Tuesday, March 18, 2008

Russian hockey players going home

This is one of those signs-of-the-times stories that demonstrates how globalization and the growth of economies that are not traditionally considered "advanced" is opening opportunities for people that simply weren't available even a few years ago. Russians who have come to America to play in the National Hockey League are starting to return to Russia to help build professional leagues there. Some of them are past their best playing days and even they aren't making the kind of money they could make in the States. But they can still make the kind of money that puts them in the economic elite back home, and they're at home, which is something of a comfort level.

To be sure, the availability of enough money to attract people who have pulled down American money in professional sports has more to do with the high price of oil than with sensible economic policies, but for whatever the reason, the money is there. It's too bad all that oil wealth is bolstering Putin (though there doesn't seem to be much demand for real democracy in Russia) and there's the constant danger in a single-resource economy (though Russia isn't quite that) that it will bolster authoritarianism, as it has in almost every oil-rich country.

2 comments:

daveg said...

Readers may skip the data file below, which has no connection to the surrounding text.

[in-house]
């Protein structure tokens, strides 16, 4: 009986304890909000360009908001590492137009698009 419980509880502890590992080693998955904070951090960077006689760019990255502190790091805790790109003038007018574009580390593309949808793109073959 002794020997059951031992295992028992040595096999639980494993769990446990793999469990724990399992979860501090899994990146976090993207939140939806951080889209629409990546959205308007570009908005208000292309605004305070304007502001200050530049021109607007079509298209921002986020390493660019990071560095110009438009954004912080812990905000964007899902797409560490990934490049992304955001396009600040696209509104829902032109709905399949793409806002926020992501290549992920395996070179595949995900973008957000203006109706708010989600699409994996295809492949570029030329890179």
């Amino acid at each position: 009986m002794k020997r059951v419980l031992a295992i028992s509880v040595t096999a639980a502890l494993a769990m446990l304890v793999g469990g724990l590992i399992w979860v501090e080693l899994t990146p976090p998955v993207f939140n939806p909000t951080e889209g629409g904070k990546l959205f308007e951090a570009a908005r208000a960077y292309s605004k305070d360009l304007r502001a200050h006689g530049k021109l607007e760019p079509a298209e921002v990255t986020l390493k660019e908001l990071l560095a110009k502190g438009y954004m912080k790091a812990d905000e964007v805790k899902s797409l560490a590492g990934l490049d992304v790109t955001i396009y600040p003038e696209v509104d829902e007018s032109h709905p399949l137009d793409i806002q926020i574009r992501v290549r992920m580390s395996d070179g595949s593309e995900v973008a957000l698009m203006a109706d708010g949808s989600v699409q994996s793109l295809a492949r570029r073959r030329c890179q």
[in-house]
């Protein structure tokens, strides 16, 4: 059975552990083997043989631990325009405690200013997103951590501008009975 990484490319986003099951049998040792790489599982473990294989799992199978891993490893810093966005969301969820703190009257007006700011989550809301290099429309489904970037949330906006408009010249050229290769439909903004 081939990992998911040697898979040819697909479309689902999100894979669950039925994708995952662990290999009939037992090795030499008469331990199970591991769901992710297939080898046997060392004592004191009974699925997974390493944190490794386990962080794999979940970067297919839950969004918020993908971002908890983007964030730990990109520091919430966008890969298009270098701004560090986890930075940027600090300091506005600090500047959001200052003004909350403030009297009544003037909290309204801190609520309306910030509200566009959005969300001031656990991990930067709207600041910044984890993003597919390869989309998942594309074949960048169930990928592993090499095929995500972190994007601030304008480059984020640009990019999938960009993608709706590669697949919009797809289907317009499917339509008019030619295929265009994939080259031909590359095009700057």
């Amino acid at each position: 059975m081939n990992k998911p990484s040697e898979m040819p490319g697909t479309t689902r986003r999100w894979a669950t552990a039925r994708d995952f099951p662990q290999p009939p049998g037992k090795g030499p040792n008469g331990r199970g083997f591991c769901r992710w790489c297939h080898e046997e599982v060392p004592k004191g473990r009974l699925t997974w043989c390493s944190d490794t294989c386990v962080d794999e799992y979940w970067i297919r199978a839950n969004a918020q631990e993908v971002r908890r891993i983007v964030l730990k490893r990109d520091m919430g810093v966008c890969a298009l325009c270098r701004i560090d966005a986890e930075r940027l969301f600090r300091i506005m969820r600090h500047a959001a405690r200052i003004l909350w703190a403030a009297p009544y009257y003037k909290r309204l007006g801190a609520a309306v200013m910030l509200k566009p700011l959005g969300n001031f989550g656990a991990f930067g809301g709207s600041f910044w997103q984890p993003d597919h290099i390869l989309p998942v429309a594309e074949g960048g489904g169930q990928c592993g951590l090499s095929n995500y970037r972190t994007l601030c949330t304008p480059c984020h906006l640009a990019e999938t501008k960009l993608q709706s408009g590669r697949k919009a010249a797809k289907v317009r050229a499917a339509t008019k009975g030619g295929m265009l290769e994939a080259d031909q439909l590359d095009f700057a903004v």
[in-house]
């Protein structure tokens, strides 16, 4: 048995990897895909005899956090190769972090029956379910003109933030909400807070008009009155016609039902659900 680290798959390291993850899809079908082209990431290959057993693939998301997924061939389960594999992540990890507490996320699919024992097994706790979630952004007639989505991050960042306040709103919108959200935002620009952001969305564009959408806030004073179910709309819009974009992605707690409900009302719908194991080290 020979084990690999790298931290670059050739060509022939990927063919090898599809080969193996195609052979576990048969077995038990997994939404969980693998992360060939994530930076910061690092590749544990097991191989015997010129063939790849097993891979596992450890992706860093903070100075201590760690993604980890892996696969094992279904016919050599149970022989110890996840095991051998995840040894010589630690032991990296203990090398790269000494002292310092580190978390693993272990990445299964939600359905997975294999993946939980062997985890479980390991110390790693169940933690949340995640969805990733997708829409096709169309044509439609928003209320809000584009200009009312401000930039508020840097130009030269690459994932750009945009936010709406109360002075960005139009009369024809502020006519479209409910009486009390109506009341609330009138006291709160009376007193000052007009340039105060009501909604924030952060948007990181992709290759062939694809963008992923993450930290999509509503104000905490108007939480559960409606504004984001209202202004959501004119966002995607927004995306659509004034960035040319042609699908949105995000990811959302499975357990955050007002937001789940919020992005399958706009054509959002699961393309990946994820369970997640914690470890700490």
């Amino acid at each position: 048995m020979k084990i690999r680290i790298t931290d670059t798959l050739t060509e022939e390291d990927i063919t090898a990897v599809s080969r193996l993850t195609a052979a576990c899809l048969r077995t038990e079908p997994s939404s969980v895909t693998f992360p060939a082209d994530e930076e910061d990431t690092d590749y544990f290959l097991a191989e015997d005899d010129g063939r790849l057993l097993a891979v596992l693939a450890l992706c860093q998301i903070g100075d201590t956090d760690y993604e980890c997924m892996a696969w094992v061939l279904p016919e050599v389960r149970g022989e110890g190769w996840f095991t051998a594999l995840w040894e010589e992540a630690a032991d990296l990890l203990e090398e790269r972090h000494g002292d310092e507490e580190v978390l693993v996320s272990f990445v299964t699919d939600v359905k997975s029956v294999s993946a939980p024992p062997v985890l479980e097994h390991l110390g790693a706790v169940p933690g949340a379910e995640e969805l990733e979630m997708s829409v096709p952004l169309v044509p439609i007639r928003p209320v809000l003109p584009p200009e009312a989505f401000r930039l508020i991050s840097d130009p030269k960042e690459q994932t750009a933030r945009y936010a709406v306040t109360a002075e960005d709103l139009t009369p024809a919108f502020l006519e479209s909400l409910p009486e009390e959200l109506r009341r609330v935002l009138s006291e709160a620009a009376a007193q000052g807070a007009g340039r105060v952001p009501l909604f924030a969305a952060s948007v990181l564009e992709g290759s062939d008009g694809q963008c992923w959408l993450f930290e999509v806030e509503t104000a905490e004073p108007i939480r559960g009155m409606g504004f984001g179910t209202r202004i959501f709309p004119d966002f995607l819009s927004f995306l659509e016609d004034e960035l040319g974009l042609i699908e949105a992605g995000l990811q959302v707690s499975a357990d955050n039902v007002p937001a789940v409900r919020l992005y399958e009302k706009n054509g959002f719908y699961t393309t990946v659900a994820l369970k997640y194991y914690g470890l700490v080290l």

Do you think there was "real" democracy before Putin?

Do you think the Oligarchs were real capitalists or just a cleptocracy/mafia?

Did you see this latest on the Litvinenko case from Edward Epstein? He went to Russia to do some digging and got some interesting information.

Link

NY Sun

Alan Bock said...

I guess it depends on what you mean by democracy. They had elections but they were rigged even when it wasn't necessary. And to me having a civil society, with most aspects of life not controlled by government is more important than elections, and Russia didn't come close to establishing that.

As for the oligarchs, of course they were kleptocrats who used state power rather than real capitalism to acquire their fortunes. Of course it had no real tradition of democracy in all its history, but Russia really blew what seemed like a promising oppoprtunity after the fall of communism.

I'll check out the Epstein piece and come back with comments.